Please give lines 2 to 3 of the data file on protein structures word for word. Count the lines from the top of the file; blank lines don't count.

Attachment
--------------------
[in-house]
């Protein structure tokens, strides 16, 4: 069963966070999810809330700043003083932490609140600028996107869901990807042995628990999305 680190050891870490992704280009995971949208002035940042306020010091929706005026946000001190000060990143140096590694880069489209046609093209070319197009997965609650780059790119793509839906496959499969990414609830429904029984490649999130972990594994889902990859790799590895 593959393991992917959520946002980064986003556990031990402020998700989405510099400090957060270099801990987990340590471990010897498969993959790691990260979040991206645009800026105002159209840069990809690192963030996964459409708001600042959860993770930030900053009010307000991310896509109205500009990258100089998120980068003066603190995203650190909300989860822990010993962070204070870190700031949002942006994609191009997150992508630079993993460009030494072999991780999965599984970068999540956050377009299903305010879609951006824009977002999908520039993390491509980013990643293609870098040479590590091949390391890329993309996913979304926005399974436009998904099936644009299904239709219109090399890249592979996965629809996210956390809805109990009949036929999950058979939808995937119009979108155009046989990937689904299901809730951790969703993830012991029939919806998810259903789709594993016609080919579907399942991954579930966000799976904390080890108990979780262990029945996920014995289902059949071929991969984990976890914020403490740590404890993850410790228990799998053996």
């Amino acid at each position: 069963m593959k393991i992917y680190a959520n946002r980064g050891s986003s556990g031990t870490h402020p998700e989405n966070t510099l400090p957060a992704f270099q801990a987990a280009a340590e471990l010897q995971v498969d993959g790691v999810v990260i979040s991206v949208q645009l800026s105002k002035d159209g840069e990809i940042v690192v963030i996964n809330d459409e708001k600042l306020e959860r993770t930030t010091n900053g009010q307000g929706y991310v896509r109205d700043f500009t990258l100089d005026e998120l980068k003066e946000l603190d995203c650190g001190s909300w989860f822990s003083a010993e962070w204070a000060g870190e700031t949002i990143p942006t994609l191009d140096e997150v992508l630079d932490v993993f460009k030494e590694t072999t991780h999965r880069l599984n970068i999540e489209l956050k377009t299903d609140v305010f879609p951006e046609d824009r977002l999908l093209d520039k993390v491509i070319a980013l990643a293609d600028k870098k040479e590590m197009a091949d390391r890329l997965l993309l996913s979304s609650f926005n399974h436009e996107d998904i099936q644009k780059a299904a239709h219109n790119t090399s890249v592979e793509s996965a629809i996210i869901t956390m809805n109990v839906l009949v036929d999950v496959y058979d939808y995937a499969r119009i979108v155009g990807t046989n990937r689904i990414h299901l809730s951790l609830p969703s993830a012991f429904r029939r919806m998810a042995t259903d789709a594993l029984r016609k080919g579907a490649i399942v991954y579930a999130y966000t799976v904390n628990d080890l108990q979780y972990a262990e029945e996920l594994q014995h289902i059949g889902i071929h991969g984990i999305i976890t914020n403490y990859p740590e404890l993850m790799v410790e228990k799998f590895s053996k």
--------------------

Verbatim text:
């Protein structure tokens, strides 16, 4: 069963966070999810809330700043003083932490609140600028996107869901990807042995628990999305 680190050891870490992704280009995971949208002035940042306020010091929706005026946000001190000060990143140096590694880069489209046609093209070319197009997965609650780059790119793509839906496959499969990414609830429904029984490649999130972990594994889902990859790799590895 593959393991992917959520946002980064986003556990031990402020998700989405510099400090957060270099801990987990340590471990010897498969993959790691990260979040991206645009800026105002159209840069990809690192963030996964459409708001600042959860993770930030900053009010307000991310896509109205500009990258100089998120980068003066603190995203650190909300989860822990010993962070204070870190700031949002942006994609191009997150992508630079993993460009030494072999991780999965599984970068999540956050377009299903305010879609951006824009977002999908520039993390491509980013990643293609870098040479590590091949390391890329993309996913979304926005399974436009998904099936644009299904239709219109090399890249592979996965629809996210956390809805109990009949036929999950058979939808995937119009979108155009046989990937689904299901809730951790969703993830012991029939919806998810259903789709594993016609080919579907399942991954579930966000799976904390080890108990979780262990029945996920014995289902059949071929991969984990976890914020403490740590404890993850410790228990799998053996």
């Amino acid at each position: 069963m593959k393991i992917y680190a959520n946002r980064g050891s986003s556990g031990t870490h402020p998700e989405n966070t510099l400090p957060a992704f270099q801990a987990a280009a340590e471990l010897q995971v498969d993959g790691v999810v990260i979040s991206v949208q645009l800026s105002k002035d159209g840069e990809i940042v690192v963030i996964n809330d459409e708001k600042l306020e959860r993770t930030t010091n900053g009010q307000g929706y991310v896509r109205d700043f500009t990258l100089d005026e998120l980068k003066e946000l603190d995203c650190g001190s909300w989860f822990s003083a010993e962070w204070a000060g870190e700031t949002i990143p942006t994609l191009d140096e997150v992508l630079d932490v993993f460009k030494e590694t072999t991780h999965r880069l599984n970068i999540e489209l956050k377009t299903d609140v305010f879609p951006e046609d824009r977002l999908l093209d520039k993390v491509i070319a980013l990643a293609d600028k870098k040479e590590m197009a091949d390391r890329l997965l993309l996913s979304s609650f926005n399974h436009e996107d998904i099936q644009k780059a299904a239709h219109n790119t090399s890249v592979e793509s996965a629809i996210i869901t956390m809805n109990v839906l009949v036929d999950v496959y058979d939808y995937a499969r119009i979108v155009g990807t046989n990937r689904i990414h299901l809730s951790l609830p969703s993830a012991f429904r029939r919806m998810a042995t259903d789709a594993l029984r016609k080919g579907a490649i399942v991954y579930a999130y966000t799976v904390n628990d080890l108990q979780y972990a262990e029945e996920l594994q014995h289902i059949g889902i071929h991969g984990i999305i976890t914020n403490y990859p740590e404890l993850m790799v410790e228990k799998f590895s053996k």